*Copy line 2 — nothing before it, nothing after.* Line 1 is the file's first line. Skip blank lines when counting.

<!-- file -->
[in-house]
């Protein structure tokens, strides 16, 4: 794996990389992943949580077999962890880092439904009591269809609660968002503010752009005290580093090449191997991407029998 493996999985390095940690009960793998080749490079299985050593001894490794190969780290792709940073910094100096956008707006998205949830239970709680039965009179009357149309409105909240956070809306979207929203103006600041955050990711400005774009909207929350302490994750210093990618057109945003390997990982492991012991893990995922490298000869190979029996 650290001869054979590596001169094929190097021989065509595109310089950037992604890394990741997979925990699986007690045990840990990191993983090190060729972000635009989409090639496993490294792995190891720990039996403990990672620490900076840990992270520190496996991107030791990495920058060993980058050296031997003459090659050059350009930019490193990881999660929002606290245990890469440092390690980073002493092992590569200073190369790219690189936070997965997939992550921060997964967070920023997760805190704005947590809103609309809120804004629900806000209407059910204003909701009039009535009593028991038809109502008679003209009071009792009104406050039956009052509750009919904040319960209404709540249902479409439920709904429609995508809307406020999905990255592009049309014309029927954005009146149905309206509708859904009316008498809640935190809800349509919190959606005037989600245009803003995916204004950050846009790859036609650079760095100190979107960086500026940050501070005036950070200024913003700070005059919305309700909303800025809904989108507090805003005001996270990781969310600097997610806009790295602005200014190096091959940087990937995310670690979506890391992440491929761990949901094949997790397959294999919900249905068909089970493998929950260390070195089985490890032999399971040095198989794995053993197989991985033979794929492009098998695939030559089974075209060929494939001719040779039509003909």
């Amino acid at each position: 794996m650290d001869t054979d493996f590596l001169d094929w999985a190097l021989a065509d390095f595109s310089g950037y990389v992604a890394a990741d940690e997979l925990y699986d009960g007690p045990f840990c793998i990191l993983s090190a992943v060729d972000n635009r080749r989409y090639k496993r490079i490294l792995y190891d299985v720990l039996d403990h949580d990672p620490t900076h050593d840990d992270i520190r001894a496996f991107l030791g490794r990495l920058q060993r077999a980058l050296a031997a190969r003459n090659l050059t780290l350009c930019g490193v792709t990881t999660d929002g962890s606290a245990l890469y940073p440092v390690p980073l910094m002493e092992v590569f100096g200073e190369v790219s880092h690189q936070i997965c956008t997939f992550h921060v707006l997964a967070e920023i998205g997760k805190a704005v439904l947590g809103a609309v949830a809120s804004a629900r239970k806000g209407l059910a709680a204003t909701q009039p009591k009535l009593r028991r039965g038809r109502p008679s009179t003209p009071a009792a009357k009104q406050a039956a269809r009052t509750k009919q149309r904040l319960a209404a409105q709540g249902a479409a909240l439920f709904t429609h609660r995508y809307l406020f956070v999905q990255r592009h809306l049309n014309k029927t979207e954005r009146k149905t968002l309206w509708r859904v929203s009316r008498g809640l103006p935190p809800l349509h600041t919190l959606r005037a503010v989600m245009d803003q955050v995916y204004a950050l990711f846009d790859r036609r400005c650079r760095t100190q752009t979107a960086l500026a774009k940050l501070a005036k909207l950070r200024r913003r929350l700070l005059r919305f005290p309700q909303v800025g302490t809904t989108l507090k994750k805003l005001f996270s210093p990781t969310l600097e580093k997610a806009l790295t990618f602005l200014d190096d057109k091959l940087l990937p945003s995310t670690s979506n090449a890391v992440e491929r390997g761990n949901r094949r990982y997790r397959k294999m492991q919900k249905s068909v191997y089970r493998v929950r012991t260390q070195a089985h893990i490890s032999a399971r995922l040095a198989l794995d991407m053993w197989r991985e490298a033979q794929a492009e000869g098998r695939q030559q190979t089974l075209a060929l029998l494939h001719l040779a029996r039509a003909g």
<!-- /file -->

């Protein structure tokens, strides 16, 4: 794996990389992943949580077999962890880092439904009591269809609660968002503010752009005290580093090449191997991407029998 493996999985390095940690009960793998080749490079299985050593001894490794190969780290792709940073910094100096956008707006998205949830239970709680039965009179009357149309409105909240956070809306979207929203103006600041955050990711400005774009909207929350302490994750210093990618057109945003390997990982492991012991893990995922490298000869190979029996 650290001869054979590596001169094929190097021989065509595109310089950037992604890394990741997979925990699986007690045990840990990191993983090190060729972000635009989409090639496993490294792995190891720990039996403990990672620490900076840990992270520190496996991107030791990495920058060993980058050296031997003459090659050059350009930019490193990881999660929002606290245990890469440092390690980073002493092992590569200073190369790219690189936070997965997939992550921060997964967070920023997760805190704005947590809103609309809120804004629900806000209407059910204003909701009039009535009593028991038809109502008679003209009071009792009104406050039956009052509750009919904040319960209404709540249902479409439920709904429609995508809307406020999905990255592009049309014309029927954005009146149905309206509708859904009316008498809640935190809800349509919190959606005037989600245009803003995916204004950050846009790859036609650079760095100190979107960086500026940050501070005036950070200024913003700070005059919305309700909303800025809904989108507090805003005001996270990781969310600097997610806009790295602005200014190096091959940087990937995310670690979506890391992440491929761990949901094949997790397959294999919900249905068909089970493998929950260390070195089985490890032999399971040095198989794995053993197989991985033979794929492009098998695939030559089974075209060929494939001719040779039509003909």